Preparation of Materials/Supplies, Physical/Mental Preparation, Cramming, Test Anxiety
Preparation of Materials and Supplies
All materials and supplies needed for the exam should be assembled well in advance. Preparation gives the student one less thing to worry about and one less potential source of panic and anxiety (D. Applegate, CAL).
Depending on the course and instructor, study materials may be used during an exam. It is common, for example, on chemistry tests to use the periodic chart during a test. Math and statistics teachers often permit students to use formula sheets on a test. Some exams are open-book or open-notes.
If study materials are allowed, prepare them well in advance of the test. The information should be well organized and easily accessible. If the book or notes may be used, mark important pages with paper clips or sticky notes. Formula sheets should be neatly written and include a complete explanation of symbols and the order of operations.
Keep in mind that test materials may be a hindrance to completing the exam in a timely manner if they are not well prepared and well organized. Don't waste time during the test flipping through the book or trying to figure out what you wrote on the study aid. Take care of that before the test.
Test supplies should be gathered and organized the night before the test at the latest. Find out what supplies are permitted or required for the test. The following supplies may be needed for an exam:
- working pens
- sharpened pencils
- colored pencils
- working calculator
- calculator batteries
- blue books
- lined paper
- scrap paper
- note cards
If you are borrowing a calculator, be sure you are familiar with the locations of important keys and be sure you know how to use it.
Physical and Mental Preparation
Test preparation doesn't involve learning the information only. One must also prepare mentally and physically for the exam. One's physical and mental states may drastically affect the effectiveness of preparation activities. For instance, one can't prepare if one can't stay awake. Physical and mental states may also profoundly impact exam performance, regardless of how well one prepared. All the preparation in the world will do little good if one is coughing uncontrollably or experiences an anxiety attack during the test.
General guidelines for physically and mentally preparing for tests are provided below. More information on these topics is located in the Attention and Concentration page and the Test Anxiety page.
- Good physical health requires that one regularly eat balanced meals. Avoid excessive amounts of junk food, caffeine, cigarettes, and alcohol.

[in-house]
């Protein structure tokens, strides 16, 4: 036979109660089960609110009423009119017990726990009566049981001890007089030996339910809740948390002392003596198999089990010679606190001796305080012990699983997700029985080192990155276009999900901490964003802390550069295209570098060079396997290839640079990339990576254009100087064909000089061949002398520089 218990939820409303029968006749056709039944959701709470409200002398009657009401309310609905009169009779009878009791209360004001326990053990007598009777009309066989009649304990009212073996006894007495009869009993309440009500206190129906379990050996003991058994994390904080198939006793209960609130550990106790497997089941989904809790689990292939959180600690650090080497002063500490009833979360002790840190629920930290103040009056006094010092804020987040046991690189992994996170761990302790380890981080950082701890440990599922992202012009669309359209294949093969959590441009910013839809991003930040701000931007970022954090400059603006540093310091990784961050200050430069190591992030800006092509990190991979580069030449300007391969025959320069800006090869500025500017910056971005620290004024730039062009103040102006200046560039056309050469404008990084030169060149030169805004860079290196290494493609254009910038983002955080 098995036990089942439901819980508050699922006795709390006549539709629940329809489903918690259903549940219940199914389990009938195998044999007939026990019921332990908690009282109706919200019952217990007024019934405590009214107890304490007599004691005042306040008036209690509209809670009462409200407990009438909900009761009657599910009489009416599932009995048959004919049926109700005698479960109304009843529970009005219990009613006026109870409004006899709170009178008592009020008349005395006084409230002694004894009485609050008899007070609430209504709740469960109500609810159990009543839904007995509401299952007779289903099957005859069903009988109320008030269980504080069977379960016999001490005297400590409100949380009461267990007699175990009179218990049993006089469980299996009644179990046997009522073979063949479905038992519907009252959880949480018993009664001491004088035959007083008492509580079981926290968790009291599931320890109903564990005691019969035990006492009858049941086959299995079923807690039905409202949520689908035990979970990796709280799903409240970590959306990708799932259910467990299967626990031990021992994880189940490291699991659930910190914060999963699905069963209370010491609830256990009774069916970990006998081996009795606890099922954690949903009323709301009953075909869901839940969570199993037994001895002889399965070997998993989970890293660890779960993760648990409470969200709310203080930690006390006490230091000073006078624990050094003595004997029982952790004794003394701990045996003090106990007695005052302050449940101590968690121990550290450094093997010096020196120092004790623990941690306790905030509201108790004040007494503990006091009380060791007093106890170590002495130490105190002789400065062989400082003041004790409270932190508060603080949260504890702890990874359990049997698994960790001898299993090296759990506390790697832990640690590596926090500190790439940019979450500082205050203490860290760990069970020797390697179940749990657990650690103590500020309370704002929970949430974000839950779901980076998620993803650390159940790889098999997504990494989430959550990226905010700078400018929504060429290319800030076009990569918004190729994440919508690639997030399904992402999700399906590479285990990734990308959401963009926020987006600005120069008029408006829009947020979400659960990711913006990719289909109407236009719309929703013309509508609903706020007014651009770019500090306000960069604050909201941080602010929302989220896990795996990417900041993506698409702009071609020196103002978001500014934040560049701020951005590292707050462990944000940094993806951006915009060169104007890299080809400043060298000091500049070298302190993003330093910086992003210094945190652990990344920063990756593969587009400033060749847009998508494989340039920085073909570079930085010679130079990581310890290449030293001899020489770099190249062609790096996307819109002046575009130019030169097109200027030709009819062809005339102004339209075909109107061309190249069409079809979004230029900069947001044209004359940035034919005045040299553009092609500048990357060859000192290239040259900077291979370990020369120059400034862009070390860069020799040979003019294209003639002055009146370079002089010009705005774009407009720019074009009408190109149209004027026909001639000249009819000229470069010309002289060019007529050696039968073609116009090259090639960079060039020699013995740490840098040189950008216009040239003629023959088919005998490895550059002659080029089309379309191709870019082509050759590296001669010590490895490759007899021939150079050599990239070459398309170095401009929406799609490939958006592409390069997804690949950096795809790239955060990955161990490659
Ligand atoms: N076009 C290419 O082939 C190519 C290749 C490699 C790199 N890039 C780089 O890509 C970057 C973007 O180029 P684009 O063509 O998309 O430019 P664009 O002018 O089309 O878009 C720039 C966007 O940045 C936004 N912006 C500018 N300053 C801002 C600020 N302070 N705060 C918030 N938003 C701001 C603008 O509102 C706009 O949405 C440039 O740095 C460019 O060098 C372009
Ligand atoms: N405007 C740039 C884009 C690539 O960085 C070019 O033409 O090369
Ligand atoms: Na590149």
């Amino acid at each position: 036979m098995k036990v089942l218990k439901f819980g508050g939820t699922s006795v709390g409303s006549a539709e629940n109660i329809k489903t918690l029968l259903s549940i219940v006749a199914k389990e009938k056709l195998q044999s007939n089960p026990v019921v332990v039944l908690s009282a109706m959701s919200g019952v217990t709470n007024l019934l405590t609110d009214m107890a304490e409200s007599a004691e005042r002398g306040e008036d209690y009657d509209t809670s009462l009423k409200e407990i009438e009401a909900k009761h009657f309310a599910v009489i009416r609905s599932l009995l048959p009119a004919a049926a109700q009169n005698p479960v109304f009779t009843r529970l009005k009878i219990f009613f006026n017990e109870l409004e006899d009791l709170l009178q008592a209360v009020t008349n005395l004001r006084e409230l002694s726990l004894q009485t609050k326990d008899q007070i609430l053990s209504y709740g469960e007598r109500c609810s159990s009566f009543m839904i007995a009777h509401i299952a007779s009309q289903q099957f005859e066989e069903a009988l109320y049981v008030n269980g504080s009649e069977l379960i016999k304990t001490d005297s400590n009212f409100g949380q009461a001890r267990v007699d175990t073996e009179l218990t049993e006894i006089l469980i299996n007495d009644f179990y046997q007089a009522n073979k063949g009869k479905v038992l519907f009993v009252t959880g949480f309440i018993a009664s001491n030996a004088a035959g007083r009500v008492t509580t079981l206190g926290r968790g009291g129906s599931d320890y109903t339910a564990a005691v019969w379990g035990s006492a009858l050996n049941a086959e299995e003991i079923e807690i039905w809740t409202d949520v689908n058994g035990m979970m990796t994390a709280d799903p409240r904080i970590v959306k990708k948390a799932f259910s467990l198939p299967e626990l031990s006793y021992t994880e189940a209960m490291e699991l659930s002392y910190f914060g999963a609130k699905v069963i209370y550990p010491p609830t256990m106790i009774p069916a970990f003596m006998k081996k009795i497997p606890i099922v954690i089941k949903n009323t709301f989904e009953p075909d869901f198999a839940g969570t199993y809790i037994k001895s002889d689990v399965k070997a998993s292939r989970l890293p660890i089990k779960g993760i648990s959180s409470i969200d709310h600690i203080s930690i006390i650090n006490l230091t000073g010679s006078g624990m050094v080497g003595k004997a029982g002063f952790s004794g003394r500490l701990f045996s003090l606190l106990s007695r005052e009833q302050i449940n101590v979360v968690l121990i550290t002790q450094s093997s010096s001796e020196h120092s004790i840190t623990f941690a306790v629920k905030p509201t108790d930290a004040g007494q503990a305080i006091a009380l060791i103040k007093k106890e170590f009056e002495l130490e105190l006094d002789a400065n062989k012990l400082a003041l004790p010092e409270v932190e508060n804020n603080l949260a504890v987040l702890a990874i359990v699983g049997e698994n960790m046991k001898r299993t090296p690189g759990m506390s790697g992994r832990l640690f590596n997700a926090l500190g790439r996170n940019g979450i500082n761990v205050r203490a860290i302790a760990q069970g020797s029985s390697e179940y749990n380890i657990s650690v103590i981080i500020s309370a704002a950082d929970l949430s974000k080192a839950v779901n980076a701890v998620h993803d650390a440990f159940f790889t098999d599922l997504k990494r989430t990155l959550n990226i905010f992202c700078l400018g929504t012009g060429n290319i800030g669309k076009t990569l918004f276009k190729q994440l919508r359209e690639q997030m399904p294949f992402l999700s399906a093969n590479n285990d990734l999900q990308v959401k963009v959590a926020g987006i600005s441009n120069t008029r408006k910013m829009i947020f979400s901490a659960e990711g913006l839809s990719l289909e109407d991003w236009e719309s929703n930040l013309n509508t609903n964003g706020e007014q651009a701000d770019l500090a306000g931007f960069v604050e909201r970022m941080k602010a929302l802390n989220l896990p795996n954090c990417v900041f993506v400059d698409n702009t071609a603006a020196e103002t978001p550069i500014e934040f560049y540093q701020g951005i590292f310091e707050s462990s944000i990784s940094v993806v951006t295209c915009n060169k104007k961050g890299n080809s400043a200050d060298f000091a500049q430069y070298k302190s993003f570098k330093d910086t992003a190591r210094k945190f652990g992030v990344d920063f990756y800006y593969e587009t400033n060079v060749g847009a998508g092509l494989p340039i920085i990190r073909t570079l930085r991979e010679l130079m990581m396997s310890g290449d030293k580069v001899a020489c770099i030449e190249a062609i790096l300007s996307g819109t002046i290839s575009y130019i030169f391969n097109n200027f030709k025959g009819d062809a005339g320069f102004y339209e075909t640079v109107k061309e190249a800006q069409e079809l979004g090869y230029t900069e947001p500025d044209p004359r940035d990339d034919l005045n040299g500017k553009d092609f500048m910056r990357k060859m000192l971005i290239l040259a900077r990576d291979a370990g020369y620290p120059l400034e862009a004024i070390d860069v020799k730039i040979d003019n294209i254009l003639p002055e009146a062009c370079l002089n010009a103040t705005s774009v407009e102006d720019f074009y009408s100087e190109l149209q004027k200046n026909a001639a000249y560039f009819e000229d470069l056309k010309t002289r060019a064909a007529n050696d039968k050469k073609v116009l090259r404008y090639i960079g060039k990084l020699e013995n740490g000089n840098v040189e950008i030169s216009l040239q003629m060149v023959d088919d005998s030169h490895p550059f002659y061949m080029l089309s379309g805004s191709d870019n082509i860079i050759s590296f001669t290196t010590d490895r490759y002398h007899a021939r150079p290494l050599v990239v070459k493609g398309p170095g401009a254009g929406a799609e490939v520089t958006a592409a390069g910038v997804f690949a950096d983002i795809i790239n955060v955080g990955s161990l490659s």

- Adequate sleep is also necessary for good health. Normal nights of sleep are important while preparing for a test as well as the night before the exam.
- Exercise helps to maintain good health and to release tension.
- Attend to all illnesses as soon as they arise.
- Take care of sensory problems such as poor vision.
Studying in the test room often helps student to feel more comfortable about the test.
- When worries arise, try the relaxation techniques described in the Test Anxiety page.
- Visualize every aspect of studying and taking the test. Visualize oneself taking the exam and turning in one's best work.
- Don't worry about what other students are doing, and don't listen to negative comments made by other students.
- Engage in positive self-talk.
- Don't dwell on past testing failures; learn from them and leave them behind. Focus on past successes instead.
- Have confidence in one's preparation plan.
- Gather and organize the necessary supplies ahead of time.
- Arrange to arrive at the test in plenty of time.
Worries and concerns about an upcoming test can lead to feelings of helplessness. The best way to avoid "self-fulfilling prophecies" about impending doom on an upcoming test is to keep active. Action reduces test anxiety.
Be sure you know the specific procedures for the exam. Develop a plan of action with a variety of strategies, and make a time-table for completing each activity. Start studying well in advance, spacing reviews and keeping study sessions short. Thorough preparation is one of the strongest defenses against anxiety.
Use relaxation exercises when worries arise. Exercise and maintain good health. Unless they can be resolved quickly and easily, avoid stressful situations if possible. Participate in recreational activities to relieve stress. Talk about worries and concerns with impartial parties.
Keep stress at a manageable level. Some stress will keep one alert, but too much will detract from one's performance.